Wednesday, 20 September 2006

Google, news and copyright: threat to search engines?






Reports abound of the recent Belgian court ruling, in an action brought by Copiepress (the copyright association representing certain Belgian newspapers), that Google News breached Belgian copyright and database law, in particular by its "activities" and the use of the Google cache. Google had to remove all content sourced from the Belgian French or German press from their site, and links to that content, or face a big daily fine. They wanted Google to get their permission (and of course pay a cut of Google's income from ads on its search pages) to index their content; they felt they were losing money because people weren't visiting their home pages which carried the highest paying ads (see e.g. the Euractive report).

Now Google indexes the full content but only for searching purposes, and it displays only headlines and a brief snippet from the news article in question. I'm with Google here - I personally believe what they do is fair use, and being indexed and searchable on Google brings many people to your site (and to your ads) who wouldn't otherwise go there at all. Sure, Google makes money from ads, but it's not running ads on the Google News pages (see this helpful analysis of how Google's ads and keywords and caching work, in this specific context). And rather than forcing visitors to go to their front page (what's to guarantee they'd click on ads on those pages anyway?), why don't newspapers and other sites run ads on deeper pages which are directly relevant to the content of the page concerned and so would generate more clicks?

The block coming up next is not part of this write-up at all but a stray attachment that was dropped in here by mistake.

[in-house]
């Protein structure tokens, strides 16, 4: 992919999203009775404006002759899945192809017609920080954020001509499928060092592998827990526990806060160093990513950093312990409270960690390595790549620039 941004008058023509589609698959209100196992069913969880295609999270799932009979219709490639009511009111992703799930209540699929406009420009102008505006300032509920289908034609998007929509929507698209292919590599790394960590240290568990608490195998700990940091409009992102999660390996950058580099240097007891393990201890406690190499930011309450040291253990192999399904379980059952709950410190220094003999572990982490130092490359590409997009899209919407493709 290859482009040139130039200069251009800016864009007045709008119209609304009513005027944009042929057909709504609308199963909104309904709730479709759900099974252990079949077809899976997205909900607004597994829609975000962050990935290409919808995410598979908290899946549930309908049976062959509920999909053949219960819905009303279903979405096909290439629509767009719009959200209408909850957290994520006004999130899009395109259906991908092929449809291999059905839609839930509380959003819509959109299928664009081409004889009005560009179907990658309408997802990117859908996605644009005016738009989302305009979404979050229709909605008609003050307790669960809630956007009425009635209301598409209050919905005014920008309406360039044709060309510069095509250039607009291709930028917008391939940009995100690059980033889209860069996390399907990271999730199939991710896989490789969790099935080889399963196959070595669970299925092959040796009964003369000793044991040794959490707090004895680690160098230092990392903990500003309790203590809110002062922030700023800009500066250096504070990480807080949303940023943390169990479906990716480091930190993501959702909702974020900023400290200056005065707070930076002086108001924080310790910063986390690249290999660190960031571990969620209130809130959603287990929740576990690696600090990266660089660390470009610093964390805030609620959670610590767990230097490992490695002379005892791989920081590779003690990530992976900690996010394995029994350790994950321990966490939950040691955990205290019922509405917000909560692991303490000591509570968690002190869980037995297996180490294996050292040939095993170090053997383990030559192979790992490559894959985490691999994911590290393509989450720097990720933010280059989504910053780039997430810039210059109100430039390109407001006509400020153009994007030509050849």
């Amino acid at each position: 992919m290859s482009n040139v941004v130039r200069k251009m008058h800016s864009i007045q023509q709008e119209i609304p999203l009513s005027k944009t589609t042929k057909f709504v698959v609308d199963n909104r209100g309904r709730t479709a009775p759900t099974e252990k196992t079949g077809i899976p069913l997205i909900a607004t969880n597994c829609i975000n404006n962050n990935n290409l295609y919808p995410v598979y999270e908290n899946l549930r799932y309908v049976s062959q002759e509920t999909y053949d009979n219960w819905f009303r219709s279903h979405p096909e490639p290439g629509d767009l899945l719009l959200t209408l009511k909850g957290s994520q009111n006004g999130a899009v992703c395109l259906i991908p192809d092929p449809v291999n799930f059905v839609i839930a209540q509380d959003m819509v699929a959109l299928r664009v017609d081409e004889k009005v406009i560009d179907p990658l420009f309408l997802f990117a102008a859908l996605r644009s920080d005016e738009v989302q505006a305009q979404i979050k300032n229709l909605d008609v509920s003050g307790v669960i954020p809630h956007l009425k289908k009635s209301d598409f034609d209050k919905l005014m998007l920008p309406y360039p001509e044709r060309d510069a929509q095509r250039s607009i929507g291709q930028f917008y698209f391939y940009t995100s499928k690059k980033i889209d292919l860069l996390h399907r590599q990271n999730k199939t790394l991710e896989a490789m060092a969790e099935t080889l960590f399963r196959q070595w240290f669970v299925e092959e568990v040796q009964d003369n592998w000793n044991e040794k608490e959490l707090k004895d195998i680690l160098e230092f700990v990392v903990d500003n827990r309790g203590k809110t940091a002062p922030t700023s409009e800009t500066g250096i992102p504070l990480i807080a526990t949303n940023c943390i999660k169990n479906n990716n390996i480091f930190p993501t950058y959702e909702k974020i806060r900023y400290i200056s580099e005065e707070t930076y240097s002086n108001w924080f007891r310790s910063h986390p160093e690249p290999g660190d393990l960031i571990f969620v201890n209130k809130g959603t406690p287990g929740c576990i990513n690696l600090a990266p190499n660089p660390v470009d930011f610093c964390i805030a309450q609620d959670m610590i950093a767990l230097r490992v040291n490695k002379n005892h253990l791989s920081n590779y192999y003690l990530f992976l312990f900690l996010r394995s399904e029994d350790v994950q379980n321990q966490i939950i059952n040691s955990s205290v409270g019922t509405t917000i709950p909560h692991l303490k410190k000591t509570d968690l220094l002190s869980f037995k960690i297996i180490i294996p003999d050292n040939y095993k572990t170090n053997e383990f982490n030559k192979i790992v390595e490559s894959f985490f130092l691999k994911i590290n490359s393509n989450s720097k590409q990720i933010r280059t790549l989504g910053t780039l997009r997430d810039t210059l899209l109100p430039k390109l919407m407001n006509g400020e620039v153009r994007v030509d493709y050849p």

I'm very glad Google is appealing the ruling (which apparently was made without Google being told about it, never mind being given a chance to put their own case to the judge). I think this sort of thing could strike at the very heart of the Internet. Search engines are Net users' bread and butter. They have to be able to index content so we can search for it, they have to be able to link to it (yes including deep linking) so we can find what we want. Don't sites want the traffic? Rather than complaining and suing, can't they instead try to make more money by adapting their advertising models to take account of how the Net has evolved, as Google itself has done so successfully - search engines, deep linking, the greater interest visitors have in content-related ads?

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